Are Luxury Homes an Indicator that the Economy Is Stronger than Expected?
There’s a lot of data investor pour over in order to come up with a model for economic growth. Things like employment, manufacturing orders and inflation are some of the most critical things investors look at, but it’s often the little details that tell the true story.
Since the financial crisis of 2008, the housing market has been a black spot in investors minds. Many remember the disastrous results of the sub-prime mortgage industry and the slow recovery of housing prices. As such, the industry has been largely ignored.
But recent data shows that housing isn’t the black hole investors might believe that it is. Sales are improving – especially in the luxury market. That’s a key indicator because it means consumers are feeling more optimistic about the economy.
The Housing Gauge
Luxury homes are in high demand right now. The number of homes priced at $1 million or more fell by around 18 percent for the third quarter compared to the same time period last year. Supply for high-end real estate is expected to continue dropping as time progresses, as well. But the real estate market is local in nature – certain regions in Colorado and Florida have seen the largest price drops in luxury homes.
The reason for the sudden demand stems from a couple of factors. For one, the stock market is at record highs and profits are up. Secondly, there’s been strong demand from foreign buyers who tend towards the luxury market. With the decrease in the available supply of high end real estate, prices have jumped nearly 5 percent year-over-year, but still hasn’t impacted demand.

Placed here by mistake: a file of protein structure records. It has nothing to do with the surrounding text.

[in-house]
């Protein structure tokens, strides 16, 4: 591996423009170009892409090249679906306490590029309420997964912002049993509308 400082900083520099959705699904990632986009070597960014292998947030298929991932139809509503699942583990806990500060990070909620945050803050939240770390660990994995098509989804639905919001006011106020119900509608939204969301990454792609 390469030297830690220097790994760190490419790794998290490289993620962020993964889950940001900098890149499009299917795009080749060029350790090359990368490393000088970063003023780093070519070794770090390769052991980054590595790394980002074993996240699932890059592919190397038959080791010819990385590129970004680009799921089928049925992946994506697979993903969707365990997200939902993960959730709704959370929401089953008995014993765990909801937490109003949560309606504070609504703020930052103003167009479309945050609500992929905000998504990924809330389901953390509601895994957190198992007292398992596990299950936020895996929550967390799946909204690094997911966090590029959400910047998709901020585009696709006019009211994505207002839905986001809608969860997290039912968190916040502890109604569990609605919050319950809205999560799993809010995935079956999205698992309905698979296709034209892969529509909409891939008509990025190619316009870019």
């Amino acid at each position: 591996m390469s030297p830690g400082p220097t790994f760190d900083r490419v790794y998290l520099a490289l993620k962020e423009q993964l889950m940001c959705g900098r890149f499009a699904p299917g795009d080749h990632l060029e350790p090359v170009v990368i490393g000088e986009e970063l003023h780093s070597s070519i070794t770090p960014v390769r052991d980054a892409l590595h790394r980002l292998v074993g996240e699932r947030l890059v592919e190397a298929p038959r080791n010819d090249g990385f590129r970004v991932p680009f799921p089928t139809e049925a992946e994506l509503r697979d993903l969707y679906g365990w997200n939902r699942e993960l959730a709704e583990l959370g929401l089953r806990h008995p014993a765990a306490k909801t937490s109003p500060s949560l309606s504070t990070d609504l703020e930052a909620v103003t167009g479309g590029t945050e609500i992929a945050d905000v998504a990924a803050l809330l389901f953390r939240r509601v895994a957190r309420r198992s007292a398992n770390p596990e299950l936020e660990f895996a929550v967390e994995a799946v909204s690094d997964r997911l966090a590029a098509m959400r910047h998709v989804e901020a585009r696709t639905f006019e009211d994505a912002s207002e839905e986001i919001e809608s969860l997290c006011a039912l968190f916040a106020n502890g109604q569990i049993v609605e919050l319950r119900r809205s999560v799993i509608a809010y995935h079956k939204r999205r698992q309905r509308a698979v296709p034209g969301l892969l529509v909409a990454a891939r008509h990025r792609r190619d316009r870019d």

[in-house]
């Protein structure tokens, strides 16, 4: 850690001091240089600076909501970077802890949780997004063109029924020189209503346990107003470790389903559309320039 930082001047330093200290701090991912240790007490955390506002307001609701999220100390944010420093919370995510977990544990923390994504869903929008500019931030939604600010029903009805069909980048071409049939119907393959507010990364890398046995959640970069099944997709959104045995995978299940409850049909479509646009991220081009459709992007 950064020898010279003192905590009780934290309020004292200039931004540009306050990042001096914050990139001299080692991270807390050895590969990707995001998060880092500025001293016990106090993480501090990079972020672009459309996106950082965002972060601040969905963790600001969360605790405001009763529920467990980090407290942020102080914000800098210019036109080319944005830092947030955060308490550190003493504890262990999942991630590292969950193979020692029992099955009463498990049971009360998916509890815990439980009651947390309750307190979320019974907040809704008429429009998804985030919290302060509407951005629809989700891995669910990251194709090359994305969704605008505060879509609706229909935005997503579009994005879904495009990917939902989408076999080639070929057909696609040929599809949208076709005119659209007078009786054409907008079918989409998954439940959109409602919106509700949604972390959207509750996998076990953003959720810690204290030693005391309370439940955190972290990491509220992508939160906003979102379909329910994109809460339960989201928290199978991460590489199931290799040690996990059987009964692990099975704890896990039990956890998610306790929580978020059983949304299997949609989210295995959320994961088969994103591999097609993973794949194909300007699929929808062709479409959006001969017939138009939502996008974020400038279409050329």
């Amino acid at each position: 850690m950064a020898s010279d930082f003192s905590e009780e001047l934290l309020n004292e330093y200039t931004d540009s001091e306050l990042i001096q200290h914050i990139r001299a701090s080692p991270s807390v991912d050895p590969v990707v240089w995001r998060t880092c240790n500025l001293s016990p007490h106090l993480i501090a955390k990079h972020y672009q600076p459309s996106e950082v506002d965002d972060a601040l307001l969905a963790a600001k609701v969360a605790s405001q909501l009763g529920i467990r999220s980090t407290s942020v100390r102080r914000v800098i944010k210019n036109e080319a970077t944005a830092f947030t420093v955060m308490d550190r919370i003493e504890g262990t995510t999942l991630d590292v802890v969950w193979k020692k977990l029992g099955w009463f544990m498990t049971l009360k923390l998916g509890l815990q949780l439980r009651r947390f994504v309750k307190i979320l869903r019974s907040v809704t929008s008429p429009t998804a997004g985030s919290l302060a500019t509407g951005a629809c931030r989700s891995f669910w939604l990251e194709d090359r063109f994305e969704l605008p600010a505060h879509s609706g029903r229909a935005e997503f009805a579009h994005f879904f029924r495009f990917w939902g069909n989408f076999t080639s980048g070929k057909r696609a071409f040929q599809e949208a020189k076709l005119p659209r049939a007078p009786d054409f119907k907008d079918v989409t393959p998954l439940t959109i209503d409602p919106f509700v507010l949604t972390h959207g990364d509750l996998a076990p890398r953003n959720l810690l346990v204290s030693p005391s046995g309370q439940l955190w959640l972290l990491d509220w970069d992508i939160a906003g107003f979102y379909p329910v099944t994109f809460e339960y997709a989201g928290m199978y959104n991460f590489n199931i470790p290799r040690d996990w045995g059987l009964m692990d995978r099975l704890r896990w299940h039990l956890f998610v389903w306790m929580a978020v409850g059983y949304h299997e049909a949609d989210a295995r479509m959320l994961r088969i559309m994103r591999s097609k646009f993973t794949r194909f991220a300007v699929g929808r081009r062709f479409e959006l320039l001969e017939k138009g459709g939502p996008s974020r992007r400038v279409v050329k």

While luxury homes have seen the largest increase in price and demand, the market for middle and lower class housing has jumped, as well. A higher demand for housing indicates a healthy job market and a healthy economy.
Housing is important to the economy due to the fact that real estate is usually the largest single asset families own. It’s also the biggest investment and earner for savings. An increase in housing demand also means higher personal consumption, which accounts for nearly 70 percent of the United States economy. Looking back to the 2008 recession, the primary driver of economic collapse was a reduction in housing prices.
As housing demand increases, one critical thing investors need to keep an eye on is employment. If employment numbers drop, housing demand would be negatively impacted. That could spark another recession if housing prices fall far enough. With the luxury market in high demand though, that risk is far-fetched.